# Make Zend give you a stack trace (the dirty way)

I.’m learning the Zend Framework and so have been working my way through the quickstart tutorial, modifying it slightly so that the example being set up broadly resembles the application I want to develop. The quickstart has you set up a basic Sqlite database table and render all the entries in that table. Problem for me: the entries weren’t showing up! Not only that, but the not-very-helpful error message that I got was simply “Application Error,” which means nothing. The frustrating thing was that everywhere I looked for help, it seemed like people were getting full stack traces printed to the screen! Why wasn’t the stack trace showing up for MY application, I wanted to know!

So, if you’re having the same problem – Zend tells you there’s an error but doesn’t bother to print the stack trace to the screen (actually, kind of a good idea in production, but not in development!) – I’m sure this isn’t any kind of ideal solution, but it worked for me.

Go to your ErrorController.php file (for a standard Zend project it’s application/controllers/ErrorController.php). Somewhere in there is a bit that looks like this:

 if ($this->getInvokeArg('displayExceptions') == true) {$this->view->exception = $errors->exception; }  That was the hint I needed. Obviously the better way to do this is to find some way to set $this->getInvokeArg('displayExceptions') to true, but I wasn’t finding an easy link on how to do that, so I cheated and just copied the internals intoglobal scope. Which is to say, I copied the line $this->view->exception =$errors->exception; outside of the curly braces, like so:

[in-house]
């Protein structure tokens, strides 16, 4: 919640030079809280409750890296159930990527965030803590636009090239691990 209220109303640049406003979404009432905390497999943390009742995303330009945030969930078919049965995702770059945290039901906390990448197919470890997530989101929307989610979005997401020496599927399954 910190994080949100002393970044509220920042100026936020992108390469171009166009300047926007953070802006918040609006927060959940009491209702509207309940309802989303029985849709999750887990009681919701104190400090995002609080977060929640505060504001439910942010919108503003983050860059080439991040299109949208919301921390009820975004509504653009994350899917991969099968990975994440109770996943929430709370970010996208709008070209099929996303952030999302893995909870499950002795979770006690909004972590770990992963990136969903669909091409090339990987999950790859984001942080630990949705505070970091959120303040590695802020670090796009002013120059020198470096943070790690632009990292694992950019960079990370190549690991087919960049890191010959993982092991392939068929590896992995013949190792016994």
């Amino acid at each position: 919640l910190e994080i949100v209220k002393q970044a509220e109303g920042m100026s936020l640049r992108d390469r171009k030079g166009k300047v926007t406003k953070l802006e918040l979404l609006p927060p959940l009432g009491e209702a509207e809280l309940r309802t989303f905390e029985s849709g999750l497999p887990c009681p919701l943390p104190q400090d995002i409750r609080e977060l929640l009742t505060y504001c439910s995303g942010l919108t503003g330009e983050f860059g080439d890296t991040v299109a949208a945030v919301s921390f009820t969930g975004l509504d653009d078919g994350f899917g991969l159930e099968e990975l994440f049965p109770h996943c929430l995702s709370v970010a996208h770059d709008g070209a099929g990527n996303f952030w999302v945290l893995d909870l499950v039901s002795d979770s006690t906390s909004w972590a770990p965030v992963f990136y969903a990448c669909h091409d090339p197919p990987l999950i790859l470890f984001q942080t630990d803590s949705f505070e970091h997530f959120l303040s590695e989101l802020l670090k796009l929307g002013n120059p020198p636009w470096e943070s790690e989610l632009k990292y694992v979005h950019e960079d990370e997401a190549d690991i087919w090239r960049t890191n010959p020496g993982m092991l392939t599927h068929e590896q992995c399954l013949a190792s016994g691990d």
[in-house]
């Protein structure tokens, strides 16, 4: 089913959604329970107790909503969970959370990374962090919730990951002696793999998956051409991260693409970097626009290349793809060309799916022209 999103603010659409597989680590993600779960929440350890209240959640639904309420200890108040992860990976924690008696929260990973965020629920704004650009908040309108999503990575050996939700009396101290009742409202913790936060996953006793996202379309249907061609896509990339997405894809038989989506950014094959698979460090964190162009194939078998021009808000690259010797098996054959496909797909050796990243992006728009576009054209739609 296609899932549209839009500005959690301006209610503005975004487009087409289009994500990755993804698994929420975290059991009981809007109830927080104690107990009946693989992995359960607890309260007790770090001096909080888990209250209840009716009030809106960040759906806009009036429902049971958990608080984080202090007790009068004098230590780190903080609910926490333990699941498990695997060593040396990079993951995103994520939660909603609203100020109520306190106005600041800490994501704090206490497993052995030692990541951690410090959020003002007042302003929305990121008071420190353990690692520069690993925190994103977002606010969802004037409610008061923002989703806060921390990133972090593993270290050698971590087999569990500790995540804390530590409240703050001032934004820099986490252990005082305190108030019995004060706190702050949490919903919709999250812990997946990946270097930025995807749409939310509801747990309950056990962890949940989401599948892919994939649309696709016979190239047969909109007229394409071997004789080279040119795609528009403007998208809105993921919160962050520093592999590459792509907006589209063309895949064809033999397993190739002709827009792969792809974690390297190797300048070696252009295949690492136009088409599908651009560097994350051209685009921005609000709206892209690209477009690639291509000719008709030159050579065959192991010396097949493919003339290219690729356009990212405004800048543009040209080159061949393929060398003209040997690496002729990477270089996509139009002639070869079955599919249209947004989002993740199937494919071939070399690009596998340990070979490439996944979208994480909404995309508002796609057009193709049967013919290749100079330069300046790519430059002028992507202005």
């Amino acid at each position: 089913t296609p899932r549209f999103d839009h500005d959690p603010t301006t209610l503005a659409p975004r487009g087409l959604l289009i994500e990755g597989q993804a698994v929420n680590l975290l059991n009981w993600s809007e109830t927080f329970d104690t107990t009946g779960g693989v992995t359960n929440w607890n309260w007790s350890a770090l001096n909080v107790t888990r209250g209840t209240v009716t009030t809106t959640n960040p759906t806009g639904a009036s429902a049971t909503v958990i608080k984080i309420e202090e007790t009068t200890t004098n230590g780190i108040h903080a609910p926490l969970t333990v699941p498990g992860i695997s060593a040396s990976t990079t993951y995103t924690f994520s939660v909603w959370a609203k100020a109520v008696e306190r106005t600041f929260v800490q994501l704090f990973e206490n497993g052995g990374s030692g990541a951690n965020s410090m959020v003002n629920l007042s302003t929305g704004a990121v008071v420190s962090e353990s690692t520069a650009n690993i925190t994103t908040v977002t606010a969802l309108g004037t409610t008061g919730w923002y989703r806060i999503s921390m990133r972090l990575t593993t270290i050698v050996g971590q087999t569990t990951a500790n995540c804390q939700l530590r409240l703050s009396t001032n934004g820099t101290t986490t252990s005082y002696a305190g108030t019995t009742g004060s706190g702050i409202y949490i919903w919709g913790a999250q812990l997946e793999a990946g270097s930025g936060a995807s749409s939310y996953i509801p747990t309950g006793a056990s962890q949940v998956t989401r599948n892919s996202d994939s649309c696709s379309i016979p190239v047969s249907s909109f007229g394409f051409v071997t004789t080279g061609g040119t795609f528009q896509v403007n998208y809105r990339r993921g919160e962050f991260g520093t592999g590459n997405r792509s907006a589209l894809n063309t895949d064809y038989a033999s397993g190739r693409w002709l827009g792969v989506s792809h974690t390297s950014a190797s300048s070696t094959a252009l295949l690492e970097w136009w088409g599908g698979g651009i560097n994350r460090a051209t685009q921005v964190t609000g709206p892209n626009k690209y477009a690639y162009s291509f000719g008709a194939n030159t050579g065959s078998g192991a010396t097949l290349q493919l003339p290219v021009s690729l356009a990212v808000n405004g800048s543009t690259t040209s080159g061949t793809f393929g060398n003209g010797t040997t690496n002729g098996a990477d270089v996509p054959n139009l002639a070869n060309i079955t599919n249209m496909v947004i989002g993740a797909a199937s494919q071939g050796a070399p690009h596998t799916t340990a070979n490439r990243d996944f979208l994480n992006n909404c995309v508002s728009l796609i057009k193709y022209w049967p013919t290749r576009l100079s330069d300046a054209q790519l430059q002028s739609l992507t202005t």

if ($this->getInvokeArg('displayExceptions') == true) {$this->view->exception = $errors->exception; }$this->view->exception = \$errors->exception; 

I got a stack trace, which showed me that I had forgotten to include the primary key variable in my list of protected member variables in my model class. Once that was set, everything functioned as required.

Anyway, I’m clueless as to why Zend (apparently) comes with stack trace display available but disabled out of the box, and while I suspect that I will soon stumble upon how to enable it, for now this dirty little hack served my needs. It is, of course, REALLY important to remember to erase that line before deploying, should you use this workaround. Which you shouldn’t. Figure out how to do it right instead.

## One thought on “Make Zend give you a stack trace (the dirty way)”

1. Dan says:

Not sure if you ever got to the bottom of this, but it’s down to the ‘environment’ you’re application is in.
In your /configs/application.ini you can set which parameters apply to which environment the ‘site’ is in: allowing you to use different settings for dev, testing, staging and production (etc.). Each section can inherit from another.
I set it in my production environment so that instead of dumping the sensitive information (stack, variables, etc.) it emails it to a specific address instead (by including an email command in the ‘if’ statement from your example in ErrorController.